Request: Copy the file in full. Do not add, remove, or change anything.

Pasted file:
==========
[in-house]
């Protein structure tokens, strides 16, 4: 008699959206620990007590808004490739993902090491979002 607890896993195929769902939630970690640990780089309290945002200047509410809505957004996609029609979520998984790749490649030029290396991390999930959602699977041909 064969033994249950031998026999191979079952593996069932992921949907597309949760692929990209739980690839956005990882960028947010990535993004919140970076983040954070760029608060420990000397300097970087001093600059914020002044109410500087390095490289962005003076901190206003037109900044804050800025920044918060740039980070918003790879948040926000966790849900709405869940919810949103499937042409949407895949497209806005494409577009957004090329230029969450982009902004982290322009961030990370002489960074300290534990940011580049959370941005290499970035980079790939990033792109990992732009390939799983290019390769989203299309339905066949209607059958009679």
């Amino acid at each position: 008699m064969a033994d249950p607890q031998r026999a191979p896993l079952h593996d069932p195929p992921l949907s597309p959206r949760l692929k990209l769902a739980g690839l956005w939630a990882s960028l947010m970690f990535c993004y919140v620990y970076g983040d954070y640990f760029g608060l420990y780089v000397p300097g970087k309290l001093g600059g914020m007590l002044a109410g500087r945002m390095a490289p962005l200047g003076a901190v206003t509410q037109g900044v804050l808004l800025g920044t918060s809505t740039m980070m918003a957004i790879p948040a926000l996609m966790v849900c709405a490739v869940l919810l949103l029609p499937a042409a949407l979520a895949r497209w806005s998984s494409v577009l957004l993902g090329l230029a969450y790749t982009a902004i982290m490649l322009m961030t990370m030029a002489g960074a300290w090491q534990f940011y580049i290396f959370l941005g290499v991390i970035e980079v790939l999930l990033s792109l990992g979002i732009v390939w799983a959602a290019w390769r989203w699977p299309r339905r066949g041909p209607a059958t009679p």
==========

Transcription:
[in-house]
């Protein structure tokens, strides 16, 4: 008699959206620990007590808004490739993902090491979002 607890896993195929769902939630970690640990780089309290945002200047509410809505957004996609029609979520998984790749490649030029290396991390999930959602699977041909 064969033994249950031998026999191979079952593996069932992921949907597309949760692929990209739980690839956005990882960028947010990535993004919140970076983040954070760029608060420990000397300097970087001093600059914020002044109410500087390095490289962005003076901190206003037109900044804050800025920044918060740039980070918003790879948040926000966790849900709405869940919810949103499937042409949407895949497209806005494409577009957004090329230029969450982009902004982290322009961030990370002489960074300290534990940011580049959370941005290499970035980079790939990033792109990992732009390939799983290019390769989203299309339905066949209607059958009679």
């Amino acid at each position: 008699m064969a033994d249950p607890q031998r026999a191979p896993l079952h593996d069932p195929p992921l949907s597309p959206r949760l692929k990209l769902a739980g690839l956005w939630a990882s960028l947010m970690f990535c993004y919140v620990y970076g983040d954070y640990f760029g608060l420990y780089v000397p300097g970087k309290l001093g600059g914020m007590l002044a109410g500087r945002m390095a490289p962005l200047g003076a901190v206003t509410q037109g900044v804050l808004l800025g920044t918060s809505t740039m980070m918003a957004i790879p948040a926000l996609m966790v849900c709405a490739v869940l919810l949103l029609p499937a042409a949407l979520a895949r497209w806005s998984s494409v577009l957004l993902g090329l230029a969450y790749t982009a902004i982290m490649l322009m961030t990370m030029a002489g960074a300290w090491q534990f940011y580049i290396f959370l941005g290499v991390i970035e980079v790939l999930l990033s792109l990992g979002i732009v390939w799983a959602a290019w390769r989203w699977p299309r339905r066949g041909p209607a059958t009679p």